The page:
Former Washington Times columnist Eliana Benador, who was fired for writing a piece speculating that former Rep. Anthony Weiner had converted to Islam and was pushing a “socialist political agenda,” has found a new home for her controversial work: Tea Party Nation.
RightWingWatch.org, a watchdog for conservative media that is part of political activism group People for the American Way, excerpted Benador’s debut column on the conservative social networking site, meditating on the “invasion of America” by “non-European immigrants.”
“As we celebrate America’s Independence Day, it’s noteworthy that the percentage reduction of original American voters, might have been a defining factor in the election of someone like the current president, who among other goals, seems to be keen in opening further our borders to endlessly increasing numbers of immigrants who, regardless of their skin color, are bringing in a whole new texture of culture, 100% foreign to what America’s origins were as its wonderful adventure began back in 1776,” Benador wrote.
Benador has a history of racial and religious alarmist writings, including the “Anthony Weiner and Huma Abedin: Married to a Muslim agenda?” column that she was fired from the Washington Times for. Currently, she is a U.S.-based “Goodwill ambassador” for a group of Jewish settlers in the West Bank. In the past, Slate reported, she ran a public relations agency that representative neo-conservative hawks.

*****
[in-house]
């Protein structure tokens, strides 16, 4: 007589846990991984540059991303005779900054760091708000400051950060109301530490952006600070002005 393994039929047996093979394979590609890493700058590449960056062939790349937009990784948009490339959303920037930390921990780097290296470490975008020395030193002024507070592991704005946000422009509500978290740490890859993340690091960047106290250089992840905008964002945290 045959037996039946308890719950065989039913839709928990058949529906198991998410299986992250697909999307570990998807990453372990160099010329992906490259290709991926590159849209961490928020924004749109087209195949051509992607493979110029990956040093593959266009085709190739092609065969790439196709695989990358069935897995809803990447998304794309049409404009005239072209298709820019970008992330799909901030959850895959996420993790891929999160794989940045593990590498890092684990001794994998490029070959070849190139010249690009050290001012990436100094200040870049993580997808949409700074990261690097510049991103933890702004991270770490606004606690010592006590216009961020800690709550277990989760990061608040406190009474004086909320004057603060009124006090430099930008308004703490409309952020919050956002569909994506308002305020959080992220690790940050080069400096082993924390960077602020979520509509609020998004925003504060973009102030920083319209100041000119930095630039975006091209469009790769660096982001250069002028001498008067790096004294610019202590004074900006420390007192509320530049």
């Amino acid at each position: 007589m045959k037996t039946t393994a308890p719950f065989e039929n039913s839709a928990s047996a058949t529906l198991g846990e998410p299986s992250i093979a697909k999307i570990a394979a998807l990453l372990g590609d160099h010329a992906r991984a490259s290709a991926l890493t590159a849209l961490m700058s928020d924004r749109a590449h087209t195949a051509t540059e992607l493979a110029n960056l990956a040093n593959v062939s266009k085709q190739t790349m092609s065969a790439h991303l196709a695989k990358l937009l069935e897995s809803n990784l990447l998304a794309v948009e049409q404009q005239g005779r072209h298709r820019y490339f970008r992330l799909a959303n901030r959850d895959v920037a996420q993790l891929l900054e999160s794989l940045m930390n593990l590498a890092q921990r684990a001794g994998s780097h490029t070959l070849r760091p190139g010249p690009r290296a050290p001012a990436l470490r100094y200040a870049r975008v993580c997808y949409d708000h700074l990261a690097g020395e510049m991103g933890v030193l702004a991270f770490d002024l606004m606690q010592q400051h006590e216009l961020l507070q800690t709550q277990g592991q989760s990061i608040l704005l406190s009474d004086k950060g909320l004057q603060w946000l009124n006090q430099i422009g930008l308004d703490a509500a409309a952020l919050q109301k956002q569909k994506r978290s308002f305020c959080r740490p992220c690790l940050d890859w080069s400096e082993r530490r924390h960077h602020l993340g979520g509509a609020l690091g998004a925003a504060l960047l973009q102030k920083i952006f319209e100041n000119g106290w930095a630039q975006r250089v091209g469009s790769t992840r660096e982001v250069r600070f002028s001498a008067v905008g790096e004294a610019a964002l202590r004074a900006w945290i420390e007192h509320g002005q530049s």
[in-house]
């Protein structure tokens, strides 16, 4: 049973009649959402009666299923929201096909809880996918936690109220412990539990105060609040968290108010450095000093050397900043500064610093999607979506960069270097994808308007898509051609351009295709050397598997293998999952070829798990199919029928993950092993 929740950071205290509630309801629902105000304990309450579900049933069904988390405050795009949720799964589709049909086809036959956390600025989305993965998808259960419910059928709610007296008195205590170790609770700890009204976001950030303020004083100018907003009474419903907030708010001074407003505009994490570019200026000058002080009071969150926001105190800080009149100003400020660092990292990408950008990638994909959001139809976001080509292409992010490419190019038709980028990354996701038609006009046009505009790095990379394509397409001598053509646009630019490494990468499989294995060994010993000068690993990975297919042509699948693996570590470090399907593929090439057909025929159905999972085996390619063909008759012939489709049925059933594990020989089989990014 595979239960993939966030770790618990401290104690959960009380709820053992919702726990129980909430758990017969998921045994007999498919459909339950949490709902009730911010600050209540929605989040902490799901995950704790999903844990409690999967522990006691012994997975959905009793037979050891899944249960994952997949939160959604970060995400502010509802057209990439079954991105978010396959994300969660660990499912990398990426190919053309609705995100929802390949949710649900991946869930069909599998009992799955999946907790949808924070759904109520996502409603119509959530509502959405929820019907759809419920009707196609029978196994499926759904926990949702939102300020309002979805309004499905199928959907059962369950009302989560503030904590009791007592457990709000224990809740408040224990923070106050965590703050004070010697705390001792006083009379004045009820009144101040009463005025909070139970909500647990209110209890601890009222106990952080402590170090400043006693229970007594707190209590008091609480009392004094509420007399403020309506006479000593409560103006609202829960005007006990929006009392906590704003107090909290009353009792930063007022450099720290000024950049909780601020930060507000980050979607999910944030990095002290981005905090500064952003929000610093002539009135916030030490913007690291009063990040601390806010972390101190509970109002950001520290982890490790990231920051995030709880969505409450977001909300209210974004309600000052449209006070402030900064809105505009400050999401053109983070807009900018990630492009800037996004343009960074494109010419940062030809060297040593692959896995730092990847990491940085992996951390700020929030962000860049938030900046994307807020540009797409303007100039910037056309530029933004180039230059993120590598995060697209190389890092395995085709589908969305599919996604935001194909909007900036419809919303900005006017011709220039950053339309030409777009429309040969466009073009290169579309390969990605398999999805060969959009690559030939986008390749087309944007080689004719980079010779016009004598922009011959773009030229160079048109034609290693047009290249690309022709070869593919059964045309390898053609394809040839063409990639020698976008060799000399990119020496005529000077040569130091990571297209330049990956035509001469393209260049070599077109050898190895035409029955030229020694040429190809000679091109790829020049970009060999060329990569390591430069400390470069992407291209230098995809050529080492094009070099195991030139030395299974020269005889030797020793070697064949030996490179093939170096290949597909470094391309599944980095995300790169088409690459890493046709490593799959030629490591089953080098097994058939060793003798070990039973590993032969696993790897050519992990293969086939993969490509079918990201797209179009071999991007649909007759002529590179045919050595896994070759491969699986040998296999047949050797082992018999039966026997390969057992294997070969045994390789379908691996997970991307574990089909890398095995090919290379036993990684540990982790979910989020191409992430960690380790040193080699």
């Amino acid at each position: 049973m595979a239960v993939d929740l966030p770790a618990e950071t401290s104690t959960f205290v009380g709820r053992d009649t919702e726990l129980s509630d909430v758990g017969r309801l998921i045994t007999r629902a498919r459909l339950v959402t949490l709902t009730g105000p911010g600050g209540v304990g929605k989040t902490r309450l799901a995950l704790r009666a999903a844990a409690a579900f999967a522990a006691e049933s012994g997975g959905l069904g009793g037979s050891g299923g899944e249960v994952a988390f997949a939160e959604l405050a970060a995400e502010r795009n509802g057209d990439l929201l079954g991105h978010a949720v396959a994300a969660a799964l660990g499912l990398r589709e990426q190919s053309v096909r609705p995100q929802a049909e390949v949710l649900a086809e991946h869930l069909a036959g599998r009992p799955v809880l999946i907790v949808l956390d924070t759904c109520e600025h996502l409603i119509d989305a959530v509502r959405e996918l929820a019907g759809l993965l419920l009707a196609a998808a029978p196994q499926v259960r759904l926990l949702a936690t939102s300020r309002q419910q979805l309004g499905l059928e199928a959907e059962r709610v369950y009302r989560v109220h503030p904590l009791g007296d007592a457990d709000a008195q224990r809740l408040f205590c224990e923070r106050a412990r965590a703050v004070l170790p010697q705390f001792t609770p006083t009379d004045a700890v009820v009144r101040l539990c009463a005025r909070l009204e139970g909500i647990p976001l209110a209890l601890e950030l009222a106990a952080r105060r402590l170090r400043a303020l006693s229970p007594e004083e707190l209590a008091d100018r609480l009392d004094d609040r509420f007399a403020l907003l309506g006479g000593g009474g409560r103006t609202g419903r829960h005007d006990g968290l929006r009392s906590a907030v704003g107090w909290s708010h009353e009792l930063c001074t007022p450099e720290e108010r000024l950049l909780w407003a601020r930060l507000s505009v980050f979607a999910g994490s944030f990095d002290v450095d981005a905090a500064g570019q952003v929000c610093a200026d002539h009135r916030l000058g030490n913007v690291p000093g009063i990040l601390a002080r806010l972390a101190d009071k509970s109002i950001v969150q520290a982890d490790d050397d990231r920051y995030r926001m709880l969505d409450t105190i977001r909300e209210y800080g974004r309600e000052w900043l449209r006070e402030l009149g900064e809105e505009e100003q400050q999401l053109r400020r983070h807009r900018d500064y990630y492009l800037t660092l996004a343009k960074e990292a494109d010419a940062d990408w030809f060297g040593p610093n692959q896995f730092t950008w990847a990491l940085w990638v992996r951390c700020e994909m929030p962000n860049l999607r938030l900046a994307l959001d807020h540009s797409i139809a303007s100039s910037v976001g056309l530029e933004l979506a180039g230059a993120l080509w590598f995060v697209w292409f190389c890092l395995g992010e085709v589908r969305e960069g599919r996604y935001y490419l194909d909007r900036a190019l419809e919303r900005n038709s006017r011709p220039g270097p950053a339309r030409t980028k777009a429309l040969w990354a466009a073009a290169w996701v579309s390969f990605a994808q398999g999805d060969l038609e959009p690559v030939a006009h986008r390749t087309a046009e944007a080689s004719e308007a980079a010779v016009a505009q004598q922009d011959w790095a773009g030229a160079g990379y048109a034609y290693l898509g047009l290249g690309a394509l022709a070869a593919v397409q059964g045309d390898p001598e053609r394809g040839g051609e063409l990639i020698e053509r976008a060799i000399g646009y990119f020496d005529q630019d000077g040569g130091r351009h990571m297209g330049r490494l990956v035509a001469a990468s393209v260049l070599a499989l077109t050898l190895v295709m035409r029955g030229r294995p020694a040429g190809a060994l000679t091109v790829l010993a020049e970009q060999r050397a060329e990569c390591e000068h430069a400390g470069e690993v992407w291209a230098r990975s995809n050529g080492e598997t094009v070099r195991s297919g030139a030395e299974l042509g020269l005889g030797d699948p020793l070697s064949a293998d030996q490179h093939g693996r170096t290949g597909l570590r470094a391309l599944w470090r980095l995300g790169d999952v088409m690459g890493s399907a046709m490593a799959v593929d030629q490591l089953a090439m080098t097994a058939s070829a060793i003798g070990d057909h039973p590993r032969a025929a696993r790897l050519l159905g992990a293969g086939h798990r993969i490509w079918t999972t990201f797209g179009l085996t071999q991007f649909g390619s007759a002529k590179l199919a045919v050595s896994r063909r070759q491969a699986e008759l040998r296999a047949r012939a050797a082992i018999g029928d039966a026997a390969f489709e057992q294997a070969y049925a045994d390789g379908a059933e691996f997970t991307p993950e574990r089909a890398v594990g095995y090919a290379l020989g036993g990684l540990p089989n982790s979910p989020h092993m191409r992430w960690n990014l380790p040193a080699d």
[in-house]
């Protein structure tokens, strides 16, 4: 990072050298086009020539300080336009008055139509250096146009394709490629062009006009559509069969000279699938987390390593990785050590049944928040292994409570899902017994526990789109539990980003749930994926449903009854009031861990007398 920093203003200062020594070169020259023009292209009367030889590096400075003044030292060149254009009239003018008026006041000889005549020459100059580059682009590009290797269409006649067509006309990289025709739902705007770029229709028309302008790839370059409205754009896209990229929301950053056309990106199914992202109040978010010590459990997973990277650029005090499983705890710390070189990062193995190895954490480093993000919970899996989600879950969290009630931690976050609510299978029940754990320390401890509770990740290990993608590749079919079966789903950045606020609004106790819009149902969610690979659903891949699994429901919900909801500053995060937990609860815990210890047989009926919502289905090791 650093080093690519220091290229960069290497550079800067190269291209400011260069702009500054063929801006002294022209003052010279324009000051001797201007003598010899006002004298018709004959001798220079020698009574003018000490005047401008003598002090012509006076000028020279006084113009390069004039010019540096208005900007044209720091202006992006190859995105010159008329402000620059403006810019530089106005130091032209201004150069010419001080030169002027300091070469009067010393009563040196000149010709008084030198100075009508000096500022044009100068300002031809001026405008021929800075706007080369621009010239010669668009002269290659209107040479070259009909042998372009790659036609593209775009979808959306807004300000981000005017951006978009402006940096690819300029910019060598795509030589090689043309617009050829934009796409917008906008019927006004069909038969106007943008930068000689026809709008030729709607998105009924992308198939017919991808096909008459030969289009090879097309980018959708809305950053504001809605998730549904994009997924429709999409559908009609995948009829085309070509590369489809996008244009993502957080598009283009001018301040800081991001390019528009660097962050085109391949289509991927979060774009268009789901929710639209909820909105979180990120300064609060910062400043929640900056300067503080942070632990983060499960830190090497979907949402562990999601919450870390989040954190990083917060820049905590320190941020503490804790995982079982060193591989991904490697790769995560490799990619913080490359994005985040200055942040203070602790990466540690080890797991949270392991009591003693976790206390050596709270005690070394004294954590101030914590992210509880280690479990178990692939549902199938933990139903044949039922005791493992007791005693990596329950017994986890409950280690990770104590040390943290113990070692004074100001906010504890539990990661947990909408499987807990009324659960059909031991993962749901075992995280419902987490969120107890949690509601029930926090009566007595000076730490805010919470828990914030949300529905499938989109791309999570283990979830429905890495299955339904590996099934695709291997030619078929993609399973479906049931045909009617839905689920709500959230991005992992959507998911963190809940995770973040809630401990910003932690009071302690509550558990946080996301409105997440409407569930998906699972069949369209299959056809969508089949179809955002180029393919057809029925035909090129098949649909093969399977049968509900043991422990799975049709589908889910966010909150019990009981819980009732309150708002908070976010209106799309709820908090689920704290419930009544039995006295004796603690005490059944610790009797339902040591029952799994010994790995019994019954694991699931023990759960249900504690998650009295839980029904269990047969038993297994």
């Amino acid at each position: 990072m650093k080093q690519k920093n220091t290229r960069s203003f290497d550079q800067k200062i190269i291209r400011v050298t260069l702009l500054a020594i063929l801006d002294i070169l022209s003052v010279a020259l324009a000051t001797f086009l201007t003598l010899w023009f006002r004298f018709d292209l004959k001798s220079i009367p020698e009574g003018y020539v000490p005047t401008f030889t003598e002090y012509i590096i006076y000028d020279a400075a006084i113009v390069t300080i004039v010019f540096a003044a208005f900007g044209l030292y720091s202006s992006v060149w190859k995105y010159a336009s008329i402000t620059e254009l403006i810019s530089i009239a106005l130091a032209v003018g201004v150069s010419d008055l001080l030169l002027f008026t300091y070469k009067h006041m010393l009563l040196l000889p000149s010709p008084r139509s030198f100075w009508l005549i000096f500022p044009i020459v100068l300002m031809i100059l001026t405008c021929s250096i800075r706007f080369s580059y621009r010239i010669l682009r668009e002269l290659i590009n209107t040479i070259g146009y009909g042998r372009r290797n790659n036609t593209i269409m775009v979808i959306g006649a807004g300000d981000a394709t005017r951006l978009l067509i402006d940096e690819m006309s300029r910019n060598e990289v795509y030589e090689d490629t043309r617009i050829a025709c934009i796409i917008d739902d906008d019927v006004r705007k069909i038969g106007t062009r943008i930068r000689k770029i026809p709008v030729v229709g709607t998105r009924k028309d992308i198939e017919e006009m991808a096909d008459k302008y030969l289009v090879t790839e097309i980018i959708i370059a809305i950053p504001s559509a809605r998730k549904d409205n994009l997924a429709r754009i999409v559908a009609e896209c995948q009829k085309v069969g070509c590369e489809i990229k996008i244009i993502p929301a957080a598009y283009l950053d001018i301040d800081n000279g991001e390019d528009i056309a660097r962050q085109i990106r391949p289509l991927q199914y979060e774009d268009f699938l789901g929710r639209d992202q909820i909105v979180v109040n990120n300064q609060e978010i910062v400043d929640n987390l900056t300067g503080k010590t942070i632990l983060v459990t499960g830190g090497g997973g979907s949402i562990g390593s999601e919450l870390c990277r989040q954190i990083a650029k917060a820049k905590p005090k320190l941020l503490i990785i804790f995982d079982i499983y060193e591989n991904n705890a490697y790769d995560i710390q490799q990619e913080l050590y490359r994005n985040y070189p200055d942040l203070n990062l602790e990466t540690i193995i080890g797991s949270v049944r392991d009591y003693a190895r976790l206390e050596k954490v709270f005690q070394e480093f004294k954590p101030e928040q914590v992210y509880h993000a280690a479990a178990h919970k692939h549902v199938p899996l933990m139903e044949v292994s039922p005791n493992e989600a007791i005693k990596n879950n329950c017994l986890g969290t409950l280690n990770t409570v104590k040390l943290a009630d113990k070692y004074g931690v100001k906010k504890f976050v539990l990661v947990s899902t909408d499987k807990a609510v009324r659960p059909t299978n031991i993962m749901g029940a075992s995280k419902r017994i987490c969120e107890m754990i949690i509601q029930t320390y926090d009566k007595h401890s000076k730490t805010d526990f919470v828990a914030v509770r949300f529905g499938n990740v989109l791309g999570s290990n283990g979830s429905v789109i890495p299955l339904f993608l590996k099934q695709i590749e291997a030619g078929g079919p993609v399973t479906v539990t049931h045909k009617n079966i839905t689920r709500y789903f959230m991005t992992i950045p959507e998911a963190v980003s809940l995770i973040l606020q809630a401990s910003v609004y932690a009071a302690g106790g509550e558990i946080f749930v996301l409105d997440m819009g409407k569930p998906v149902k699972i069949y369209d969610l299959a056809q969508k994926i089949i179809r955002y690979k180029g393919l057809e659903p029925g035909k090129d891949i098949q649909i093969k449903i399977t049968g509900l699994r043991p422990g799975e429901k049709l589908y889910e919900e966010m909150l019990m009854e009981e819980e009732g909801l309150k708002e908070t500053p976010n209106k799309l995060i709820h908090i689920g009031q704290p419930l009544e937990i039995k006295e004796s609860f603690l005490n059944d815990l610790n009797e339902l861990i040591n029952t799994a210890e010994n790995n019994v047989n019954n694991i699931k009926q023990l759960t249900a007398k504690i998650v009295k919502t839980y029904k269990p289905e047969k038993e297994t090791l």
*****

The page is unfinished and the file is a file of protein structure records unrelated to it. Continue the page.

In her debut Tea Party Nation column, Benador suggests that First Amendment protections of freedom of religion should not be universal.
“However, the First Amendment does not stipulate that ‘freedom of religion’ must be upheld even if the followers of a religion have perpetrated an attack on, and massacred, our civilian population in times of peace, especially if that religion incites to the destruction of our country, our people, and our values,” she wrote.
Kase Wickman is a reporter for Raw Story. She holds a journalism degree from Boston University and grew up in Eugene, OR. Her work has been featured in The Boston Globe, Village Voice Media, The Christian Science Monitor, The Houston Chronicle and on NPR, among others. She lives in New York City and tweets from @kasewickman.
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